Joni Fuller

Joni Fuller is an exciting talent and an increasingly bright light on the Score a Score roster, always maintaining distinction with consistently elevated and lush orchestration paired with equally incredible production chops. Her classical training in all things stringed and her virtuosic mastery of the violin can be heard at the center of much of her work. Her music spans across a variety of mediums, from custom music for brands and networks like FX, to marketing campaigns for films like Us, X-MEN: Dark Phoenix, Bird Box, Amazon Empire: The Rise and Reign of Jeff Bezos, Blow The Man Down, and Hold The Dark.

Where did the journey start for you?

I grew up listening to a lot of my parents' music and, inspired by an early love of The Waterboys, my Mum and Dad bought me a cheap violin for my 5th birthday. Some of my earliest memories include jamming along to 12-bar blues and Jimi Hendrix songs with my Dad strumming guitar. I wrote my first song when I was 8 and attempted to start a band with my classmates, but when I realised that they did not share my level of commitment I begrudgingly went solo. I've never looked back!

Who are some composers/artists you pull inspiration from?

My biggest inspiration in terms of pure mastery of skill and work ethic has to be Prince - I've been a huge fan since I was a teenager, and his music has been the soundtrack to so many events in my life. I also pull daily inspiration from a lot of female artists/singer-songwriters, including Joni Mitchell, Rickie Lee Jones, Kate Bush, Lana Del Rey, St Vincent, Janelle Monáe.... the list goes on! As a string player and arranger, I often refer to Nicholas Britell's If Beale Street Could Talk and Hildur Guðnadóttir's Joker scores for inspiration.

Which instrument(s) do you have the most fun playing?

I love any excuse to get my violin out and jam at an open mic night, but when I'm on my own I tend to gravitate towards the guitar or piano. 

Other than your studio, where does inspiration most often strike? (or rather "where is the second most common place you come up with ideas?")

Always on public transport! I get the train down to London a lot, and more often than not inspiration will strike and I’ll have to grab my phone to make a quick voicenote. I'm always so self-conscious that when I listen back later I can barely figure out what I was trying to hum.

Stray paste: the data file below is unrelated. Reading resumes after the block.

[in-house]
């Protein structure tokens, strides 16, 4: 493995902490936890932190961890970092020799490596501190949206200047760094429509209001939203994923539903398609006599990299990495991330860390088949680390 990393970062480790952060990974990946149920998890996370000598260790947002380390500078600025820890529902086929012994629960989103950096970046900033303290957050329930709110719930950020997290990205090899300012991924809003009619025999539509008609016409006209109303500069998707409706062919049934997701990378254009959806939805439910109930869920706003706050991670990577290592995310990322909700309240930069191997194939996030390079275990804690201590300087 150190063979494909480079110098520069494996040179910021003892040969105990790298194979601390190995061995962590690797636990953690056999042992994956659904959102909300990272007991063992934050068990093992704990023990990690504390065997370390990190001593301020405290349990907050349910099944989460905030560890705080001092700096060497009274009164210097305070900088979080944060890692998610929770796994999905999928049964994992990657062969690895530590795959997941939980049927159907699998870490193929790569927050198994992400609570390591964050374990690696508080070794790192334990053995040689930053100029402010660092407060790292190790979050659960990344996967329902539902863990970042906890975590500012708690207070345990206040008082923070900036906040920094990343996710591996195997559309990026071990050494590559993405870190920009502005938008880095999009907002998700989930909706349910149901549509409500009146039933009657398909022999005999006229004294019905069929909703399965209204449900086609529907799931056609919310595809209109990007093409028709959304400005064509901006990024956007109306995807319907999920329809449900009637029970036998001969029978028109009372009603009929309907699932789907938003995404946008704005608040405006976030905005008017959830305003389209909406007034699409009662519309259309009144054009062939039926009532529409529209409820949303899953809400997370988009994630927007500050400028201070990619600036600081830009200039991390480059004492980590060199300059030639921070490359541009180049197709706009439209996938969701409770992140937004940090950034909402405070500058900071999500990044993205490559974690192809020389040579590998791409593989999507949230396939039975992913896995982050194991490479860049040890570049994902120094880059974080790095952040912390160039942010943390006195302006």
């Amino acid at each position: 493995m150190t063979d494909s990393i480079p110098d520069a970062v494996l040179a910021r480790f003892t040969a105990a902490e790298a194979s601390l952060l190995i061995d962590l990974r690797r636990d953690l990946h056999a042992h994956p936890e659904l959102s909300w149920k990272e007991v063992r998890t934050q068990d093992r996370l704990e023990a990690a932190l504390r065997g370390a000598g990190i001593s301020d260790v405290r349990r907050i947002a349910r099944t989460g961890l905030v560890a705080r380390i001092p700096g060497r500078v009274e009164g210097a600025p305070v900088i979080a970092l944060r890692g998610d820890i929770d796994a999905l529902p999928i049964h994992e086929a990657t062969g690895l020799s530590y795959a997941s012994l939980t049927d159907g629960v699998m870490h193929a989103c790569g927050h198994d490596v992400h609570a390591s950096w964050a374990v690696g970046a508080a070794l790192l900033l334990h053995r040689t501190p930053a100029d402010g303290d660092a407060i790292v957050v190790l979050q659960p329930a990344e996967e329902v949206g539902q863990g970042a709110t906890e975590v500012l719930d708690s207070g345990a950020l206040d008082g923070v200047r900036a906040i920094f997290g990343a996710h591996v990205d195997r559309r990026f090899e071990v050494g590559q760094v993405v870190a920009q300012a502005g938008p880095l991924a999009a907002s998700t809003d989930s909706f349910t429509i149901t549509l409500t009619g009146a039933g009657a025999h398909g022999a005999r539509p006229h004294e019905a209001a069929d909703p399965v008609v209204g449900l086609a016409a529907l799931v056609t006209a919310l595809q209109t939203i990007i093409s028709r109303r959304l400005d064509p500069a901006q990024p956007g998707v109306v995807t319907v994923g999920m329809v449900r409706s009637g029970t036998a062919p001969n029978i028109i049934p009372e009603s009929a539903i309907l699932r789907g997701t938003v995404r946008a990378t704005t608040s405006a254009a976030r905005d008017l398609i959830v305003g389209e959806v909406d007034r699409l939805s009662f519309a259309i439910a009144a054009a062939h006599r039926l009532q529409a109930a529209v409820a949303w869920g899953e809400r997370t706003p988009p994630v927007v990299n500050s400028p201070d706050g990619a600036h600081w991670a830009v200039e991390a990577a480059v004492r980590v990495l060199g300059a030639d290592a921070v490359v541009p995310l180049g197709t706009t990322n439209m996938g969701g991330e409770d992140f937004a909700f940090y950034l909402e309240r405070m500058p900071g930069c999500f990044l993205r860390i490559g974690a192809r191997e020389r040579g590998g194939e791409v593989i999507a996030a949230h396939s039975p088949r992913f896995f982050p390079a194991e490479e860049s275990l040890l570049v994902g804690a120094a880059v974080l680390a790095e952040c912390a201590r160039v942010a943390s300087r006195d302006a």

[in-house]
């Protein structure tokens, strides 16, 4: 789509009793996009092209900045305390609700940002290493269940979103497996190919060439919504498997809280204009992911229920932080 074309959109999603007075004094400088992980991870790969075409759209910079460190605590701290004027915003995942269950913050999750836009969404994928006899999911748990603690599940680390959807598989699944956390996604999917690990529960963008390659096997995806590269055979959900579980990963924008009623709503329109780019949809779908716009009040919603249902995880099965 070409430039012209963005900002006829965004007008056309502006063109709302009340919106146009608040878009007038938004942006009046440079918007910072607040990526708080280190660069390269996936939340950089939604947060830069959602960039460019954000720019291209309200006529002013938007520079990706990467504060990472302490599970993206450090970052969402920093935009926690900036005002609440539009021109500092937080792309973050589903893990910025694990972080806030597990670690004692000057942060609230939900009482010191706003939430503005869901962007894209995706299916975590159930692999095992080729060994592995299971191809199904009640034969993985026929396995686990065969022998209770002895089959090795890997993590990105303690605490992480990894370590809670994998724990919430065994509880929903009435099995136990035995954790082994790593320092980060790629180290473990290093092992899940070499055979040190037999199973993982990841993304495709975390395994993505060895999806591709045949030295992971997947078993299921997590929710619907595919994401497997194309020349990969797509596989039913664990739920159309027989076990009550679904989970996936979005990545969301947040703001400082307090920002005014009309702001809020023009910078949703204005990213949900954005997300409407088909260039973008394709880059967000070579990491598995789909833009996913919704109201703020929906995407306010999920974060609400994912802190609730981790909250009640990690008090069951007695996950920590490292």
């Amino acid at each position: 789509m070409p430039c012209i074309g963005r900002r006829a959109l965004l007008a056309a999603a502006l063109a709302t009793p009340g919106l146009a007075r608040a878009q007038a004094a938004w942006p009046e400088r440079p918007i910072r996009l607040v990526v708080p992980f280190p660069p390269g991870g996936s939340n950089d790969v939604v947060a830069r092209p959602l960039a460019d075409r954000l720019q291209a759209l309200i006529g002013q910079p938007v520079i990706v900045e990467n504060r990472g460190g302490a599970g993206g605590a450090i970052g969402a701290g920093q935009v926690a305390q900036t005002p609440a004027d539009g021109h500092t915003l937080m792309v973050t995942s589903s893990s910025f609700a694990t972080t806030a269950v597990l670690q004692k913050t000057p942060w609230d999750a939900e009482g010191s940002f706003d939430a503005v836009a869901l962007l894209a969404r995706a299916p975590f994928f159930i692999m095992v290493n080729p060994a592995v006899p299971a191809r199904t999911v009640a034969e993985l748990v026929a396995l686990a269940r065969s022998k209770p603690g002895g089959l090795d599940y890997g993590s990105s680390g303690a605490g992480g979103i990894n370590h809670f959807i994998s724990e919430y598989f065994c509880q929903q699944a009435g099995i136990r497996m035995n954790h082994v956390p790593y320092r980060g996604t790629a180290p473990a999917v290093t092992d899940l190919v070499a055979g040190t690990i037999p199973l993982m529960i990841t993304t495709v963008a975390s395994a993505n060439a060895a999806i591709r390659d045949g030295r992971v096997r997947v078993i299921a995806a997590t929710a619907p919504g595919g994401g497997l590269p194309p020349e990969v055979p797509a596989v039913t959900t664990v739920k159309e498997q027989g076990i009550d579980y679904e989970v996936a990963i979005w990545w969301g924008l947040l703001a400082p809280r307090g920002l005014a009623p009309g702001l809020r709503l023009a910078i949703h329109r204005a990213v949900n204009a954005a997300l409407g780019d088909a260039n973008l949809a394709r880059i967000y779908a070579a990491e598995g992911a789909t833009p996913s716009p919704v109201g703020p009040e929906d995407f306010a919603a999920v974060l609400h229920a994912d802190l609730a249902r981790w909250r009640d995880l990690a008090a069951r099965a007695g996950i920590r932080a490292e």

What are two things you're most proud of? One musical/professional, one personal. No humility allowed.

Five years ago, I came up with the idea to offer live string recordings to composers and producers. After sending out some initial cold-call emails, I started to see a lot of work come in via word of mouth, and it allowed me to offer a useful service to composers while connecting with people I might not have had the opportunity to meet otherwise. I'm proud that I found a niche that enabled me to share my skills and build my profile in the composer network.

After I finished school, I ran the music department at a local high school for a few years and taught around 100 teenagers every week. It was a complete baptism by fire as I had no formal teacher training, but I still hear from pupils from time to time and it always means such a lot when they tell me they're still playing the instruments I taught them. I'm passionate about the importance of music in education, and I feel proud that I did my small bit to keep a few teens on the straight and narrow!

If you were stranded on a desert island with one album on your walkman that somehow never ran out of power, what would it be?

This is an impossible question, but I'll try my best... I think I'd have to choose Hounds of Love by Kate Bush. It's one of my favourite albums of all time, and is so eclectic that I could listen forever and it would never grow old. 

What is the best advice you’ve been given?

A few years ago, a fellow composer told me about the concept of 'Deep Work' and it really resonated with me. It's so easy to get pulled in by notifications and Instagram scrolling, so I make a very conscious effort to minimise distractions while I'm working. This not only allows me to engage fully in what I'm writing, but it actually gets the job done faster so I can have better quality free time afterwards.